But after death of the Prophet (PBUH) there was no great moral authority to influence people and since there was no formal state structure, it became necessary to evolve a formal state structure. Since there was no available model among Arabs, much had to be copied from Persian and Roman state structures. As there was no fixed model of deciding as to who will head the new fledging state Muslim opinion got divided, some accepting Prophet’s son-in-law as head of the state appointed by the Prophet and some said the Prophet Abu Bakr to succeed him. Shi’ahs accepted Ali as successor and Sunnis Abu Bakr as successor to the Prophet to tackle the affairs of the new community.
Pursuit of power or building up a state was not and cannot be the purpose of any religion. In case of Islam it was mere historical circumstances that brought newly emerging religion and fledgling state together. Thus it cannot be treated as doctrine but historical coincidence. And it was struggle for power which sharply divided Muslims into two major sects and also it was power struggle which resulted in civil war after assassination of third caliph and more than 70 thousand Muslims died in the civil war.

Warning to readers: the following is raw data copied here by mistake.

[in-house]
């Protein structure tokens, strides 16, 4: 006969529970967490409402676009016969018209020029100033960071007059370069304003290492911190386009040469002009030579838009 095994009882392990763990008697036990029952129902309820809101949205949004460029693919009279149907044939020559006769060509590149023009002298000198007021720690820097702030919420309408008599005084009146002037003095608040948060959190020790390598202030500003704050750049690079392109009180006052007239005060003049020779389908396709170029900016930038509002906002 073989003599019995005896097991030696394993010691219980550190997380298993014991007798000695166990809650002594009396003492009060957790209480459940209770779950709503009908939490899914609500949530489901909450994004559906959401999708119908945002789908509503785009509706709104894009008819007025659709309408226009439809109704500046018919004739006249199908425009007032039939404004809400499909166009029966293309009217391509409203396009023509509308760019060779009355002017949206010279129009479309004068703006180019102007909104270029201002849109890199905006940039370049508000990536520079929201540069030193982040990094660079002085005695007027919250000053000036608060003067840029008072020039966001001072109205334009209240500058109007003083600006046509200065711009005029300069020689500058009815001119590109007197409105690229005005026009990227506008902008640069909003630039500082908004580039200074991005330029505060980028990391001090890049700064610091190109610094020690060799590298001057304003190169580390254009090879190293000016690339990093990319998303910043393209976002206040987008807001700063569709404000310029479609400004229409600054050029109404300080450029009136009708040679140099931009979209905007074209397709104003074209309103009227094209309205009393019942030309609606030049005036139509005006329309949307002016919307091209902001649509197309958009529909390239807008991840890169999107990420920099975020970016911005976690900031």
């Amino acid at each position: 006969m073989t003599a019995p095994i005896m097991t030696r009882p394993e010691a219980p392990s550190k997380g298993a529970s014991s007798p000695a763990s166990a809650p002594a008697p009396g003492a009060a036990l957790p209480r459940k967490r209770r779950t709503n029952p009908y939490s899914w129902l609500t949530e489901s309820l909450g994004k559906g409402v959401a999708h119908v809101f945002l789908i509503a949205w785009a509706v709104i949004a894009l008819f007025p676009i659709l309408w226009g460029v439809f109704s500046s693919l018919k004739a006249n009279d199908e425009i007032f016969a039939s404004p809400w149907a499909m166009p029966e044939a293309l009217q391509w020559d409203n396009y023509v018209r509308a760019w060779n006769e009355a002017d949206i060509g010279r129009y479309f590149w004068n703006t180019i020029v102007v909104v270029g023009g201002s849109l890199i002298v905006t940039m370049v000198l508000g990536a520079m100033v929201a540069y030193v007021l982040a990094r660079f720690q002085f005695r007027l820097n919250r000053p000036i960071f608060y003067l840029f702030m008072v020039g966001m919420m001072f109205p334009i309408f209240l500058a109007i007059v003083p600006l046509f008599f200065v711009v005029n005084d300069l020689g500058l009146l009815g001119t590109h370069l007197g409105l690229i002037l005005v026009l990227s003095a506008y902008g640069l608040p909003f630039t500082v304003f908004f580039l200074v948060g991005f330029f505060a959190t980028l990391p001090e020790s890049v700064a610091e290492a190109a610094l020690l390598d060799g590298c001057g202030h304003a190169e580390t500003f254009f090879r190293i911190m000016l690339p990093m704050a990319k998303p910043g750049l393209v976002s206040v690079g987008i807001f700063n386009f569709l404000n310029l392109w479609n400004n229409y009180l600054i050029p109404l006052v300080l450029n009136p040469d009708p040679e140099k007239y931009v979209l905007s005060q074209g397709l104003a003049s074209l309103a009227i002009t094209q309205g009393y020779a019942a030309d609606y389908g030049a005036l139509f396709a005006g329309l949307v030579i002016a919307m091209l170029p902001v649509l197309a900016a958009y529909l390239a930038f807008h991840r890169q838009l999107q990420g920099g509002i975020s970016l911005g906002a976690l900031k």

This is the most tragic phase of early history of Islam. Though state had become historical necessity for Muslims in Madina which emerged as centre of power after the death of the Prophet (PBUH) its association with Islam was neither inevitable nor desirable. Pursuit for power, became the main preoccupation of many Muslims Rather than pursuit for truth and moral obligations.